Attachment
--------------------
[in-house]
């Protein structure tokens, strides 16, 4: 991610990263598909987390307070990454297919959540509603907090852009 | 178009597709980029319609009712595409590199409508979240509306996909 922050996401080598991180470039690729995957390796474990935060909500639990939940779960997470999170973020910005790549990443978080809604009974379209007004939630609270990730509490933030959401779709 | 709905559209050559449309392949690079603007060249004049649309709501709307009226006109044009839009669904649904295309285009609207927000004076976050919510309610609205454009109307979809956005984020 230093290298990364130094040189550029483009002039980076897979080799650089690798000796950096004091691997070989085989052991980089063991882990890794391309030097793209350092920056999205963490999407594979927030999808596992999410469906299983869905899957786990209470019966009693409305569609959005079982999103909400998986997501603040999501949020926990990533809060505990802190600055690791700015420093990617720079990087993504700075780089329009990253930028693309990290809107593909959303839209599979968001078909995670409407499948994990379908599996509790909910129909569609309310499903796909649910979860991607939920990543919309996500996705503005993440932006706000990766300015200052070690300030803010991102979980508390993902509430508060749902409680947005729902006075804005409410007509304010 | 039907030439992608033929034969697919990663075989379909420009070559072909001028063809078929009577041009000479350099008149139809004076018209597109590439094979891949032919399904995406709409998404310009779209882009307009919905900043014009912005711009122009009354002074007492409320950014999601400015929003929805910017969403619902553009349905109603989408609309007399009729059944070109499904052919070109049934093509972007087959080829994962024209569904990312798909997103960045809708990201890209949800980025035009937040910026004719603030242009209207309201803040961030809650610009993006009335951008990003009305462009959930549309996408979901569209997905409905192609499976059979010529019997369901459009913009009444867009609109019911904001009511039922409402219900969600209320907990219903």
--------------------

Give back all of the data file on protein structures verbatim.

[in-house]
């Protein structure tokens, strides 16, 4: 991610990263598909987390307070990454297919959540509603907090852009 | 178009597709980029319609009712595409590199409508979240509306996909 922050996401080598991180470039690729995957390796474990935060909500639990939940779960997470999170973020910005790549990443978080809604009974379209007004939630609270990730509490933030959401779709 | 709905559209050559449309392949690079603007060249004049649309709501709307009226006109044009839009669904649904295309285009609207927000004076976050919510309610609205454009109307979809956005984020 230093290298990364130094040189550029483009002039980076897979080799650089690798000796950096004091691997070989085989052991980089063991882990890794391309030097793209350092920056999205963490999407594979927030999808596992999410469906299983869905899957786990209470019966009693409305569609959005079982999103909400998986997501603040999501949020926990990533809060505990802190600055690791700015420093990617720079990087993504700075780089329009990253930028693309990290809107593909959303839209599979968001078909995670409407499948994990379908599996509790909910129909569609309310499903796909649910979860991607939920990543919309996500996705503005993440932006706000990766300015200052070690300030803010991102979980508390993902509430508060749902409680947005729902006075804005409410007509304010 | 039907030439992608033929034969697919990663075989379909420009070559072909001028063809078929009577041009000479350099008149139809004076018209597109590439094979891949032919399904995406709409998404310009779209882009307009919905900043014009912005711009122009009354002074007492409320950014999601400015929003929805910017969403619902553009349905109603989408609309007399009729059944070109499904052919070109049934093509972007087959080829994962024209569904990312798909997103960045809708990201890209949800980025035009937040910026004719603030242009209207309201803040961030809650610009993006009335951008990003009305462009959930549309996408979901569209997905409905192609499976059979010529019997369901459009913009009444867009609109019911904001009511039922409402219900969600209320907990219903």